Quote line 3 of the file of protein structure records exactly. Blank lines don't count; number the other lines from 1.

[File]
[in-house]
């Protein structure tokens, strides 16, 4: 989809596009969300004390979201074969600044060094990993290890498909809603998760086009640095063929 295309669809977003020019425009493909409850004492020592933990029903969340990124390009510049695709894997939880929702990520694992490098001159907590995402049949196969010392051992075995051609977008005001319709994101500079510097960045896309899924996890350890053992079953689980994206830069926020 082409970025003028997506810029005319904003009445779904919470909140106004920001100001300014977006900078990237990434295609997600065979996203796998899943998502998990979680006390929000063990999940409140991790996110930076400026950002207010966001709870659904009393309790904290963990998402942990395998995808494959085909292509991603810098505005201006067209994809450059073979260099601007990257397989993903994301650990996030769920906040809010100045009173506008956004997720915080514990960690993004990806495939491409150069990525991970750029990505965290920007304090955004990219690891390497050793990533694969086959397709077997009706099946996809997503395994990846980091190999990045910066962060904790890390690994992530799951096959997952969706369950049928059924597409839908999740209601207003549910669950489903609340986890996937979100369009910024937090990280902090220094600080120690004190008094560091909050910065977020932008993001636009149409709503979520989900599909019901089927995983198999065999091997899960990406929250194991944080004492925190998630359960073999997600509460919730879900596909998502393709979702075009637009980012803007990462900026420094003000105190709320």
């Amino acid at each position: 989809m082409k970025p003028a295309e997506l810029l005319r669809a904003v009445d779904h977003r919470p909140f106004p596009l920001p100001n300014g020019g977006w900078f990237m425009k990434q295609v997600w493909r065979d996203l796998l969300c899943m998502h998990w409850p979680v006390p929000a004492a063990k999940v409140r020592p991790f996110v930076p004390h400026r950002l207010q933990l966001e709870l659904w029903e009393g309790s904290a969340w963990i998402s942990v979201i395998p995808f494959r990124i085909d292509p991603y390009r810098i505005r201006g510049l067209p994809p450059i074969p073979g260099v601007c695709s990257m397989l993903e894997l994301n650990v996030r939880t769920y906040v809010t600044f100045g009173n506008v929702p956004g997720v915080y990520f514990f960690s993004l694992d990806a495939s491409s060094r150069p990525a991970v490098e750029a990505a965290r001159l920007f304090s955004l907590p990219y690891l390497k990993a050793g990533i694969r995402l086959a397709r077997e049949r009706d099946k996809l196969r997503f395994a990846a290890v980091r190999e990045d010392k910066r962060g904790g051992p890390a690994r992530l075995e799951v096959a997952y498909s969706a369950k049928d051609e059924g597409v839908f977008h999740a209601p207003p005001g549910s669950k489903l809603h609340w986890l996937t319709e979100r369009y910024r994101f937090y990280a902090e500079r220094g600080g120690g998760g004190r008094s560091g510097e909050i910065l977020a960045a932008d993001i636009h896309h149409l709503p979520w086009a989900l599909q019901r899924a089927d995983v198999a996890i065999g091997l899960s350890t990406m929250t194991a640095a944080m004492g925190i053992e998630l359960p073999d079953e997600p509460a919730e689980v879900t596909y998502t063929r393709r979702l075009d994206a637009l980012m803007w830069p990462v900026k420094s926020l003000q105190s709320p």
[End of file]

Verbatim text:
């Amino acid at each position: 989809m082409k970025p003028a295309e997506l810029l005319r669809a904003v009445d779904h977003r919470p909140f106004p596009l920001p100001n300014g020019g977006w900078f990237m425009k990434q295609v997600w493909r065979d996203l796998l969300c899943m998502h998990w409850p979680v006390p929000a004492a063990k999940v409140r020592p991790f996110v930076p004390h400026r950002l207010q933990l966001e709870l659904w029903e009393g309790s904290a969340w963990i998402s942990v979201i395998p995808f494959r990124i085909d292509p991603y390009r810098i505005r201006g510049l067209p994809p450059i074969p073979g260099v601007c695709s990257m397989l993903e894997l994301n650990v996030r939880t769920y906040v809010t600044f100045g009173n506008v929702p956004g997720v915080y990520f514990f960690s993004l694992d990806a495939s491409s060094r150069p990525a991970v490098e750029a990505a965290r001159l920007f304090s955004l907590p990219y690891l390497k990993a050793g990533i694969r995402l086959a397709r077997e049949r009706d099946k996809l196969r997503f395994a990846a290890v980091r190999e990045d010392k910066r962060g904790g051992p890390a690994r992530l075995e799951v096959a997952y498909s969706a369950k049928d051609e059924g597409v839908f977008h999740a209601p207003p005001g549910s669950k489903l809603h609340w986890l996937t319709e979100r369009y910024r994101f937090y990280a902090e500079r220094g600080g120690g998760g004190r008094s560091g510097e909050i910065l977020a960045a932008d993001i636009h896309h149409l709503p979520w086009a989900l599909q019901r899924a089927d995983v198999a996890i065999g091997l899960s350890t990406m929250t194991a640095a944080m004492g925190i053992e998630l359960p073999d079953e997600p509460a919730e689980v879900t596909y998502t063929r393709r979702l075009d994206a637009l980012m803007w830069p990462v900026k420094s926020l003000q105190s709320p």